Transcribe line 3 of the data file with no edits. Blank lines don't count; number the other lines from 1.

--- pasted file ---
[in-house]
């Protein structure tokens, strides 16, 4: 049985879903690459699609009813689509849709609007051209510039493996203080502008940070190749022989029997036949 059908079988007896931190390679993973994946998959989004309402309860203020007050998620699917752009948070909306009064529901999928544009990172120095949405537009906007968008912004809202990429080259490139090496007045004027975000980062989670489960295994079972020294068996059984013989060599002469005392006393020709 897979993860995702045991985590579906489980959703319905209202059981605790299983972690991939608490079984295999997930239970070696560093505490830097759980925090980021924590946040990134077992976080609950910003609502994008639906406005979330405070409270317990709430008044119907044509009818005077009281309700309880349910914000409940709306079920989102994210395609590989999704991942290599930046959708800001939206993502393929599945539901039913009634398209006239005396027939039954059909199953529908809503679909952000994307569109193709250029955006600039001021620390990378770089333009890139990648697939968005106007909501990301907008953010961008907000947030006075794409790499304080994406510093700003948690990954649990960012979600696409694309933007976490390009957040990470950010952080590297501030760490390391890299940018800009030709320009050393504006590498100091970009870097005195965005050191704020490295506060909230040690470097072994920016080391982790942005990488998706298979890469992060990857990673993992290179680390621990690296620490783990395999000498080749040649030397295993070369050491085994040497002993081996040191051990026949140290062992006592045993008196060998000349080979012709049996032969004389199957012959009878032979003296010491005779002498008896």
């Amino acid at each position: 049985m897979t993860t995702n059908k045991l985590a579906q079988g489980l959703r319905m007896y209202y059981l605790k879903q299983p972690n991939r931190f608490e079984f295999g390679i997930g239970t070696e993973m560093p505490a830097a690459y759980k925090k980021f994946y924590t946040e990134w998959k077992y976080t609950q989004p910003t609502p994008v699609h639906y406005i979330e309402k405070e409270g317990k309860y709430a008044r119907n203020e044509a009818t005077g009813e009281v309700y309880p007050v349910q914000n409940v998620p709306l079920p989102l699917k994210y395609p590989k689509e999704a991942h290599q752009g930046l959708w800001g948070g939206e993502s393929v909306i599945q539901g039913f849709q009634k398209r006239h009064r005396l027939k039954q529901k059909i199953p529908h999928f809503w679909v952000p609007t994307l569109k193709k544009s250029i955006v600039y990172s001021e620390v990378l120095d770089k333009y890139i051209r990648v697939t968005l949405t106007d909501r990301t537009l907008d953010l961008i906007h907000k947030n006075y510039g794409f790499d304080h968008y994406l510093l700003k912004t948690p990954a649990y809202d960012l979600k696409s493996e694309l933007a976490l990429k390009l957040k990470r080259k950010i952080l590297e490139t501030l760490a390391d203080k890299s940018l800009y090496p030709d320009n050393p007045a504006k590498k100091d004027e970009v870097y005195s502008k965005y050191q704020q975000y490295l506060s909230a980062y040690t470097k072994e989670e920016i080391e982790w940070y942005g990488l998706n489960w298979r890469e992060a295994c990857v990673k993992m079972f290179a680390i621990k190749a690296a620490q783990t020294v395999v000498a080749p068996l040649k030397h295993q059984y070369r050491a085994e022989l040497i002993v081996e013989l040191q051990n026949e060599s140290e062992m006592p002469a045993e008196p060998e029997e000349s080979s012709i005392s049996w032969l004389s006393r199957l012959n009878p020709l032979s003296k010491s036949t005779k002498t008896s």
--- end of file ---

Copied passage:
């Amino acid at each position: 049985m897979t993860t995702n059908k045991l985590a579906q079988g489980l959703r319905m007896y209202y059981l605790k879903q299983p972690n991939r931190f608490e079984f295999g390679i997930g239970t070696e993973m560093p505490a830097a690459y759980k925090k980021f994946y924590t946040e990134w998959k077992y976080t609950q989004p910003t609502p994008v699609h639906y406005i979330e309402k405070e409270g317990k309860y709430a008044r119907n203020e044509a009818t005077g009813e009281v309700y309880p007050v349910q914000n409940v998620p709306l079920p989102l699917k994210y395609p590989k689509e999704a991942h290599q752009g930046l959708w800001g948070g939206e993502s393929v909306i599945q539901g039913f849709q009634k398209r006239h009064r005396l027939k039954q529901k059909i199953p529908h999928f809503w679909v952000p609007t994307l569109k193709k544009s250029i955006v600039y990172s001021e620390v990378l120095d770089k333009y890139i051209r990648v697939t968005l949405t106007d909501r990301t537009l907008d953010l961008i906007h907000k947030n006075y510039g794409f790499d304080h968008y994406l510093l700003k912004t948690p990954a649990y809202d960012l979600k696409s493996e694309l933007a976490l990429k390009l957040k990470r080259k950010i952080l590297e490139t501030l760490a390391d203080k890299s940018l800009y090496p030709d320009n050393p007045a504006k590498k100091d004027e970009v870097y005195s502008k965005y050191q704020q975000y490295l506060s909230a980062y040690t470097k072994e989670e920016i080391e982790w940070y942005g990488l998706n489960w298979r890469e992060a295994c990857v990673k993992m079972f290179a680390i621990k190749a690296a620490q783990t020294v395999v000498a080749p068996l040649k030397h295993q059984y070369r050491a085994e022989l040497i002993v081996e013989l040191q051990n026949e060599s140290e062992m006592p002469a045993e008196p060998e029997e000349s080979s012709i005392s049996w032969l004389s006393r199957l012959n009878p020709l032979s003296k010491s036949t005779k002498t008896s």